The “Democracy and Martyrs’ Rally” at the Yenikapi parade ground, built into the sea on the southern edge of Istanbul’s peninsula, marks the climax of three weeks of nightly demonstrations by Erdogan’s supporters, many wrapped in the red Turkish flag, in squares around the country.
Banners read “You are a gift from God, Erdogan” or “Order us to die and we will do it”. But it was also the first time in decades that major opposition parties joined a rally in support of the government in the nation of almost 80 million.
“We’re here to show that theses flags won’t come down, the call to prayer won’t be silenced, and our country won’t be divided,” said Haci Mehmet Haliloglu, 46, a civil servant who traveled from the Black Sea town of Ordu for the rally.
“This is something way beyond politics, this is either our freedom or death,” he said, a large Turkish flag over his shoulder and a matching baseball cap on his head.
The parade ground, built to hold at least a million people, was overflowing, with access roads clogged by crowds. The events were broadcast live on public screens at demonstrations across Turkey’s 81 provinces.
Erdogan has vowed to rid Turkey of the network of U.S.-based cleric Fethullah Gulen, whose followers in the security forces, judiciary and civil service he accuses of orchestrating the attempted power grab and of plotting to overthrow the state.
Gulen – an ally of Erdogan in the early years after his Islamist-rooted AK Party took power in 2002 – denies the charges and has denounced the coup, which came at a critical time for a NATO “frontline” state facing Islamist militant attacks from across the border in Syria and an insurgency by Kurdish rebels.
Since the coup, Turkish authorities have suspended, detained or placed under investigation tens of thousands of people, including soldiers, police, judges, journalists, medics and civil servants, prompting concern among Western allies that Erdogan is using the events to tighten his grip on power.
“The triumph is democracy’s, the squares are the people’s,” said flyers put through doors overnight advertising free bus, ferry and subway transport to Sunday’s rally. The slogan adorns banners hung from bridges and buildings across the country.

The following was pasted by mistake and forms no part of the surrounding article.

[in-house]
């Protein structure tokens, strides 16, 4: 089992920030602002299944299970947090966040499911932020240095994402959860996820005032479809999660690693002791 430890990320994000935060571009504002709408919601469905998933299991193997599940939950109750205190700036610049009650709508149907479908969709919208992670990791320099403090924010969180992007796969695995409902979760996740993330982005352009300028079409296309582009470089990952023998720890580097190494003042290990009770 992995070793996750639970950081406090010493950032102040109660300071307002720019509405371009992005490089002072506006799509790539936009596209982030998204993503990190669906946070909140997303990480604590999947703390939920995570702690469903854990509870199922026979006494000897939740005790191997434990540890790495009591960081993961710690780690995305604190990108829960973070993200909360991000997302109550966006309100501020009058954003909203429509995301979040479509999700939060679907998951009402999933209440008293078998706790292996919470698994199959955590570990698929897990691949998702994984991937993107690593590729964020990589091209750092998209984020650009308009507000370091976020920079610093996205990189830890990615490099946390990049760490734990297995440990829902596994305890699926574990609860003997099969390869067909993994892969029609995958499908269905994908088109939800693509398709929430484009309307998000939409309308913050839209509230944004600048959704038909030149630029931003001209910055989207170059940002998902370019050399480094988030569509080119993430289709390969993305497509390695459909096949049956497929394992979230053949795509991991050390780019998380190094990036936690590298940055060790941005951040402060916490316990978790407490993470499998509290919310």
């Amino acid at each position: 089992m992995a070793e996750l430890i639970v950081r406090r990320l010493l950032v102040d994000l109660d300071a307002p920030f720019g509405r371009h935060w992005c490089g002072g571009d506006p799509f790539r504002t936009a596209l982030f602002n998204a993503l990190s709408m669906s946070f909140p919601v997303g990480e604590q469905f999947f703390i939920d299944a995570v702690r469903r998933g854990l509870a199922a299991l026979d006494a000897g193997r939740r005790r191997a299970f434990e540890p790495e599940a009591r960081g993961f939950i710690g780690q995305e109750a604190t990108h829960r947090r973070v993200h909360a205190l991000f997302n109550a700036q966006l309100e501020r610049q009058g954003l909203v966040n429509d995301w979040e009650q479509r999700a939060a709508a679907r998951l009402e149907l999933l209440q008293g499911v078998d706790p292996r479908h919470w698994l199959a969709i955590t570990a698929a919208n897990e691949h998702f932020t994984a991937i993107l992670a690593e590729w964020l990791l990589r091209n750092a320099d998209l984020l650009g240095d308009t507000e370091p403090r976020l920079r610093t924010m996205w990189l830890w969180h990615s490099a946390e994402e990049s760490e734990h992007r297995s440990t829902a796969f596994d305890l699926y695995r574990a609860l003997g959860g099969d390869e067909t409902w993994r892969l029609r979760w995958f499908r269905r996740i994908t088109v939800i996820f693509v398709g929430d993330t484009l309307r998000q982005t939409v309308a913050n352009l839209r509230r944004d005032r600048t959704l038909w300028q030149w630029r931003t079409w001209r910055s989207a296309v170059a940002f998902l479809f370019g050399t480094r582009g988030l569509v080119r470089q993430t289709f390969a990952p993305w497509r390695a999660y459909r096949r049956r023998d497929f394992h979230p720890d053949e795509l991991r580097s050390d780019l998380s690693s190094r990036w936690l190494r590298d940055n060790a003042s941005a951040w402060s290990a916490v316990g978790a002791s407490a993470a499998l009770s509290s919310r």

Erdogan, a polarizing figure seen by opponents as intolerant of dissent, has invited the heads of the secularist and nationalist main opposition parties to address the crowds in a display of national unity in defiance of Western criticism.
“The only way to eliminate coups is to revive the founding values of the Republic. These values that make our unity should be spoken out loud at Yenikapi,” said Kemal Kilicdaroglu, leader of the secularist opposition CHP, in a tweet ahead of the rally.
Turkey’s top Muslim cleric and chief rabbi also attended. But the pro-Kurdish HDP, the third-largest party in parliament, was not invited due to its alleged links to Kurdish militants, prompting anger on social media from its supporters.
The brutality of July 15, in which more than 230 people were killed as rogue soldiers commandeered fighter jets, helicopters and tanks, shocked a nation that last saw a violent military power grab in 1980. Even Erdogan’s opponents saw his continued leadership as preferable to a successful coup renewing the cycle of military interventions that dogged Turkey in the second half of the 20th century.
Secularists and nationalists who oppose Erdogan also loathe Gulen’s followers, used by Erdogan in years past to undermine the power of secularist generals suspicious of his ruling AK Party’s Islamist ideals. They have so far been limited in their criticism of purges of alleged Gulenists, though they have raised questions about the pace and scale of the detentions.
“Erdogan has been brutal and unfair to us in the past, but I believe he has now understood the real importance of the republic’s values,” said Ilhan Girit, 44, a musician and CHP supporter, carrying a flag of Mustafa Kemal Ataturk, founder of the modern secular republic.
A convoy of nationalists on motorbikes passed as he spoke. Such solidarity may not last. There are already opposition concerns that the restructuring of the military lacks parliamentary oversight and is going too far, with thousands of soldiers discharged, including around 40 percent of generals.